He didn’t tell anyone why he was so eager to be moved. He didn’t warn them about what was still to come.
Medical personnel arrived and transported the victim to the hospital. By that point, there were police officers, firefighters, guests, and hotel workers swarming the lobby. Many of them went up to the fourth floor to check out the damage to Room 405. The night clerk peered through the door and saw the guest’s brown bag sitting on the floor of his room. A police officer finally instructed everyone except emergency personnel to wait downstairs in the lobby. And then a detective sealed off the room and the hallway, even from emergency workers. There was no fire anymore, just the smoke which they were clearing out using fans. No need to have people traipsing in and out of the crime scene.
The three officers who remained on the fourth floor found a quiet spot around the corner to smoke and drink some coffee. And then, one hour after the explosion… there was another blast from Room 405.
And then another.
Agents from the Portland bomb squad and the federal Bureau of Alcohol, Tobacco, and Firearms visited the victim at Emanuel Hospital shortly after he arrived. The man seemed rattled, but stable. He was having problems hearing their questions and asked them to speak slowly. He didn’t tell them much before he clammed up and demanded a lawyer. But he did tell them something interesting… he had been a guest at Rajneeshpuram for the past two days.
The officers seized his wallet at the hospital and found his California driver’s license.
Stephen Paul Paster.
Detectives interviewed anybody at the ranch who saw Paster and his two companions while they were guests there. In the midst of their investigation, they received an urgent call from the Rajneeshpuram chief of police. We know you’re investigating this guy, but could you ask him a simple question? Did he plant any bombs at our ranch while he was here? We’ve been searching and haven’t found anything, but… who knows?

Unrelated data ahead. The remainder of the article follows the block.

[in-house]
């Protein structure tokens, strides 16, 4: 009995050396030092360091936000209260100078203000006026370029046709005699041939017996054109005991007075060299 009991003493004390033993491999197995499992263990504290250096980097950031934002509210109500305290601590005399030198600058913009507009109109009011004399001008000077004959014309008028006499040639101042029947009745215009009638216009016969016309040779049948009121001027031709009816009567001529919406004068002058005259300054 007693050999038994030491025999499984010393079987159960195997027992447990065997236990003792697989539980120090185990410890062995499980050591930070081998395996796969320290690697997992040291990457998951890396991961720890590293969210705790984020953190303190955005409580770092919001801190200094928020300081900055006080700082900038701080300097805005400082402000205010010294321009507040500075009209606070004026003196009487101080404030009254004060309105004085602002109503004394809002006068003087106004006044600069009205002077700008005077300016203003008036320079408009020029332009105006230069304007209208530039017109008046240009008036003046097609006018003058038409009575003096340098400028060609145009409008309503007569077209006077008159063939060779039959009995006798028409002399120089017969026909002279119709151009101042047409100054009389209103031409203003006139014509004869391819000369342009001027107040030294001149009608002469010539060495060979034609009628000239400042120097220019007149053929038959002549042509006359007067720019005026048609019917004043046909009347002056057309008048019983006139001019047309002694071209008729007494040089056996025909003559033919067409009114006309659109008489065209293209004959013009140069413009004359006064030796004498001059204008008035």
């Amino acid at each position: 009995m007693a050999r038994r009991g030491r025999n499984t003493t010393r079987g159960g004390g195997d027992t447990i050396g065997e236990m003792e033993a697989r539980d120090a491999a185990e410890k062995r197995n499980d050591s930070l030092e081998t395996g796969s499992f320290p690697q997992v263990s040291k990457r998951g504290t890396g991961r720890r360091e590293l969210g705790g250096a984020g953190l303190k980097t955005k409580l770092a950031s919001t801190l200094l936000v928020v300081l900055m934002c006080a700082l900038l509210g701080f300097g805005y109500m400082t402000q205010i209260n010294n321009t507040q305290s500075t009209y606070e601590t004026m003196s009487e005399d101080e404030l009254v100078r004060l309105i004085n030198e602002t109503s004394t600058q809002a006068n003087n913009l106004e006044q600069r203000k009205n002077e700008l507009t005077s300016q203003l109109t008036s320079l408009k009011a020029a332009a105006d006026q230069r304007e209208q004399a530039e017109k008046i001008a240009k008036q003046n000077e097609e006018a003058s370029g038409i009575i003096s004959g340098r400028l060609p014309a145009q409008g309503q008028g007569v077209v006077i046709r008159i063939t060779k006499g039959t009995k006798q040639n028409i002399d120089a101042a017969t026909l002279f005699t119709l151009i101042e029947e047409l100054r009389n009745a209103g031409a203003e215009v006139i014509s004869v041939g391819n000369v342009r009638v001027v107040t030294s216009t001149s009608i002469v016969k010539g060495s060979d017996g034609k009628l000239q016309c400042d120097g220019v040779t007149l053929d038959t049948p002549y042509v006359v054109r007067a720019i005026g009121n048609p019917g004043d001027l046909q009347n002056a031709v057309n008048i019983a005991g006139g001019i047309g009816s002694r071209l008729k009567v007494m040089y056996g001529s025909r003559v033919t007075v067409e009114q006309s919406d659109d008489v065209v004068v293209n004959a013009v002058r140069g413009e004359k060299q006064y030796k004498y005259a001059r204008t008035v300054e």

The bomb squad detective returned to the hospital. Paster had invoked his right to an attorney, but the detective explained that human life was at stake. If you planted any bombs at the ranch, now is the time to tell me. We won’t charge you if you did, we just want to deactivate them.
Paster… agreed to cooperate. You have my word, he said. There’s nothing planted at the ranch.
Turns out… he was telling the truth.
The bomb squad combed through the remains of Room 405. Based on their reconstruction of events, Paster was carrying the three pipe bombs in his two duffel bags. Upon arriving in his room that night, he placed the first bomb underneath one of the beds, closest to the window. He surrounded it with a sludgy incendiary material, referred to as fire fudge. He placed the second bomb inside the closet, right next to the door. And then he placed the third bomb in the medicine cabinet in his bathroom.
Each bomb was filled with a low-explosive material, like black powder, and armed with a quartz timer. The bomb under the bed and the one in the closet were apparently set up the way Paster intended. But he was in the process of arming the third bomb when it blew up in his face. He hadn’t yet packed the fire fudge around it. When detectives examined the remains of Paster’s brown bag, it was covered with a paste that smelled of gasoline.
Police found the remains of the first pipe bomb — the one that had been placed under the bed — in Room 305, one story down. The bomb had blasted a hole in the floor. Fortunately, the entire third floor was vacant. It’s also fortunate that nobody was in Paster’s room when the second and third blasts occurred. The many people who walked in and around the area in the hour since the first blast had no idea the danger Paster had put them in.
The two men who accompanied Stephen Paul Paster to Rajneeshpuram were never found. Paster himself recovered, although his hands were permanently injured. State prosecutors charged him with three counts of first-degree arson. His wife flew up from California and posted his bond, just $2000. They disappeared before he stood trial. A year and a half later, they found him hiding in Colorado and extradited him back to Oregon. He said he fled the state because he and his wife were “constantly being followed by unidentified people” after he was released on bail.